Correction: The dispatch “Veterans bridge contractor receives OSHA safety award” was revised at 1:55 p.m.. June 2, 2011, to state that Reed & Reed is one of three construction companies that have ever received the Safety and Health Achievement Recognition Program award from the Occupational Safety and Health Administration.


Landlord charged after gas found under tenant’s trailer

A landlord was arrested on felony charges Wednesday after his tenant discovered that a large amount of gasoline had been spread under his mobile home.

The two men have been in a dispute over rent, according to the York County Sheriff’s Office. Gary Keene, 42, owns the mobile home being rented by Robert Mushero at 574 Plains Road in Hollis.

Keene woke Mushero at 5:45 a.m. Wednesday saying there was a hazardous situation, the sheriff’s office said. Outside, Mushero could smell a strong odor of gasoline coming from under the mobile home.

Mushero called the Hollis Fire Department, which confirmed the high gas vapor readings and opened up the area beneath the mobile home to air it out.

Keene returned to the mobile home and made statements suggesting he had poured the gas under the mobile home, the sheriff’s office said. He was trying to force Mushero to move out of the mobile home, the sheriff’s office said. He was charged with reckless conduct, a felony.


Brunswick Landing sign up day after base closes

It didn’t take long for the old Brunswick Naval Air Station sign to come down and a new Brunswick Landing sign to go up at the main entrance to the former base in Brunswick.

The air station held a closing ceremony on Tuesday marking the end of its 68-year history and leaving its future in the hands of the Midcoast Regional Redevelopment Authority, which is working to fill the space with private-sector companies.

Wednesday morning, the familiar Brunswick Naval Air Station sign at the main entrance on Route 24 was taken down. A short time later, it was replaced by one reading Brunswick Landing, the name the base is now going by.


LePage names deputy to act as insurance superintendent

Gov. Paul LePage has named a deputy insurance regulator as Maine’s acting insurance superintendent.

Eric Cioppa replaces superintendent Mila Kofman, who recently resigned.

Cioppa serves as deputy superintendent of the Bureau of Insurance, which ensures insurance companies are financially solvent and are able to pay claims.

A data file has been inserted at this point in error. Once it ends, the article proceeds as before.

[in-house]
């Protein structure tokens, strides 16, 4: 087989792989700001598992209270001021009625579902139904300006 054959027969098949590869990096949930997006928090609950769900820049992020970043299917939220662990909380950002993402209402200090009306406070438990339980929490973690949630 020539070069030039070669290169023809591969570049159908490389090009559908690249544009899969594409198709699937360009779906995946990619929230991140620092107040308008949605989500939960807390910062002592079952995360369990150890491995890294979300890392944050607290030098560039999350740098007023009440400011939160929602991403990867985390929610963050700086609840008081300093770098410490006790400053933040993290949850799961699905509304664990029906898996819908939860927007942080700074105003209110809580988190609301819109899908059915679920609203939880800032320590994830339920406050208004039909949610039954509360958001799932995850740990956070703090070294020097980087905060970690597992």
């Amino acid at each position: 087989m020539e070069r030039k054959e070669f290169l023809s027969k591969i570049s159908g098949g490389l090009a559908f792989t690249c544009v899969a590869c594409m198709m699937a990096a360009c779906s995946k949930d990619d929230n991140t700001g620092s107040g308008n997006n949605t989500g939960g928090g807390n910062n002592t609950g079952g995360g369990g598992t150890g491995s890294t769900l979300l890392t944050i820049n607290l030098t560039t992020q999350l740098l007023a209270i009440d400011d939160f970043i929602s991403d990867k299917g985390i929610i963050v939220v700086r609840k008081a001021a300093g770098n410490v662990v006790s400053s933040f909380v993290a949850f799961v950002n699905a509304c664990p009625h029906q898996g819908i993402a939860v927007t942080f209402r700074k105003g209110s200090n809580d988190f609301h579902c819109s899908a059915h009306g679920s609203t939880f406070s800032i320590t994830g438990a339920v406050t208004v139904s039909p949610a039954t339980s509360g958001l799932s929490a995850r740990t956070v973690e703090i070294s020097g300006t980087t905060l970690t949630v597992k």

Cioppa joined the Bureau of Insurance in 1988.


School board expects to see air quality results on June 14

Results from a final air quality test at Biddeford High School are expected to be presented to the School Committee at its next meeting.

Superintendent Sarah-Jane Poli said Turner Building Science & Design LLC of Harrison tested air quality last week. It will take the company the next two weeks to analyze the results and create a report.

Air quality issues were raised in November after two students were hospitalized with allergic reactions. Concerned parents pointed to the ongoing $34 million building renovation as a cause for increased dust in the building.

Air Quality Management was the first company hired by the School Committee for testing. Its results were reviewed by the Maine Bureau of General Services. Unsatisfied, parents and students independently hired a specialist who further reviewed the results and suggested additional testing.

In March, the School Committee approved spending as much as $39,000 for additional testing that focused on contamination concerns related to the renovation, the building’s ventilation system, mold and moisture management and cleaning practices.

The School Committee will meet at 7 p.m. June 14 in council chambers.


Elementary PTO festival will bid two schools farewell

The Falmouth Elementary PTO will host a farewell festival Friday and Saturday to help the community say goodbye to the Plummer-Motz and Lunt elementary schools.

The schools will close at the end of the school year in preparation for the opening next fall of a new elementary school that has been built near the town’s middle and high schools.

The June 14 municipal ballot includes a proposal to reuse the schools as a public library and community center.

The festival will start Friday with a free community picnic from 5 to 8 p.m. on the schools’ playground. Food has been donated by Pineland Farms and European Bakery. Participants are asked to bring a pie to share.

On Saturday, a Spirit of Falmouth Parade will start at Village Park at 9 a.m., follow Hat Trick Drive and Lunt Road to the schools, and conclude around 10 a.m.

From 10 a.m. to 2 p.m., the festival will kick into high gear with a carnival and cookout, sponsored in part by Shaw’s Supermarket.

Attractions will include musical performances, two “bouncy houses,” an obstacle course, a rock-climbing wall and a “Minute to Win It” tent. Admission is $3 per person and includes lunch.


Duck sitting on seven eggs in Home Depot garden area

A mallard duck is sitting on seven eggs in a nest in the lawn and garden section of a Home Depot store.

The duck is surrounded by hostas, impatiens and potting mix. The nest is protected by yellow tape and a sign that tells customers “Please do not disturb the duck.” Home Depot’s Brenda Hatch, who works in the lawn and garden section, feeds and waters the duck every day.

The duck showed up last year, too, and employees put her in a box and relocated her and her eggs. But she returned about three weeks ago.